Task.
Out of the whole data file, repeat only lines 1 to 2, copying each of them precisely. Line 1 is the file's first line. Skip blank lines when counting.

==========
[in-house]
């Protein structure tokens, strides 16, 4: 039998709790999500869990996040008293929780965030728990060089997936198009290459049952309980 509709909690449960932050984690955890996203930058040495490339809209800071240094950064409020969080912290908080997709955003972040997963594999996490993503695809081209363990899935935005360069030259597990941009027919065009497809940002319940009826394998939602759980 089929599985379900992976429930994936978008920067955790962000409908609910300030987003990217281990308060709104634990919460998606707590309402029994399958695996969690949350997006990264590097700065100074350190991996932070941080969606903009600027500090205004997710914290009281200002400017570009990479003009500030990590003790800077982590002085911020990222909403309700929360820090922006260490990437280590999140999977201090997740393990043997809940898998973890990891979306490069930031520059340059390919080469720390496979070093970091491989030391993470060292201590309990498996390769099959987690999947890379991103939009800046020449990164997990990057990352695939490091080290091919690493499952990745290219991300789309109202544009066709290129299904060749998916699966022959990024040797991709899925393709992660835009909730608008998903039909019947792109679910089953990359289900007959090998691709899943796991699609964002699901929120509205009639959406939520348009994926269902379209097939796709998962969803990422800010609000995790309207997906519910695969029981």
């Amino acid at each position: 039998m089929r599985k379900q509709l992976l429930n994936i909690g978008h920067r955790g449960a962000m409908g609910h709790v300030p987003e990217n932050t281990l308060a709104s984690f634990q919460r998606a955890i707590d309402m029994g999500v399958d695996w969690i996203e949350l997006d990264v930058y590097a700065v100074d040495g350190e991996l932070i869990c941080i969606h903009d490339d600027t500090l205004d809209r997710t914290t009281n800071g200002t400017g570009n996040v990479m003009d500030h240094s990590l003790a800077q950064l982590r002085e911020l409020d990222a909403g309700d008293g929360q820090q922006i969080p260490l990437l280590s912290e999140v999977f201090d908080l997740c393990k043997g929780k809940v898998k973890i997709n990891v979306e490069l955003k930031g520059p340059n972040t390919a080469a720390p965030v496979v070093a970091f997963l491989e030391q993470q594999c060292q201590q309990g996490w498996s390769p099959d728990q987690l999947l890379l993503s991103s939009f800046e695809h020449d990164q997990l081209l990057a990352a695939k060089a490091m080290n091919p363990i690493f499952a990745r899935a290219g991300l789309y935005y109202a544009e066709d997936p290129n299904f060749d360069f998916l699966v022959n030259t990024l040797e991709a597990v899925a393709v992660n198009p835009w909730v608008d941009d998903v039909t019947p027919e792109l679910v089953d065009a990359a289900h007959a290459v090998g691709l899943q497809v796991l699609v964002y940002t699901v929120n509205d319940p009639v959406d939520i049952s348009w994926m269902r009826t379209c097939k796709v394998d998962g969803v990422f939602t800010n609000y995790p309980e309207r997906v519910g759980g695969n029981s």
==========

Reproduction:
[in-house]
């Protein structure tokens, strides 16, 4: 039998709790999500869990996040008293929780965030728990060089997936198009290459049952309980 509709909690449960932050984690955890996203930058040495490339809209800071240094950064409020969080912290908080997709955003972040997963594999996490993503695809081209363990899935935005360069030259597990941009027919065009497809940002319940009826394998939602759980 089929599985379900992976429930994936978008920067955790962000409908609910300030987003990217281990308060709104634990919460998606707590309402029994399958695996969690949350997006990264590097700065100074350190991996932070941080969606903009600027500090205004997710914290009281200002400017570009990479003009500030990590003790800077982590002085911020990222909403309700929360820090922006260490990437280590999140999977201090997740393990043997809940898998973890990891979306490069930031520059340059390919080469720390496979070093970091491989030391993470060292201590309990498996390769099959987690999947890379991103939009800046020449990164997990990057990352695939490091080290091919690493499952990745290219991300789309109202544009066709290129299904060749998916699966022959990024040797991709899925393709992660835009909730608008998903039909019947792109679910089953990359289900007959090998691709899943796991699609964002699901929120509205009639959406939520348009994926269902379209097939796709998962969803990422800010609000995790309207997906519910695969029981």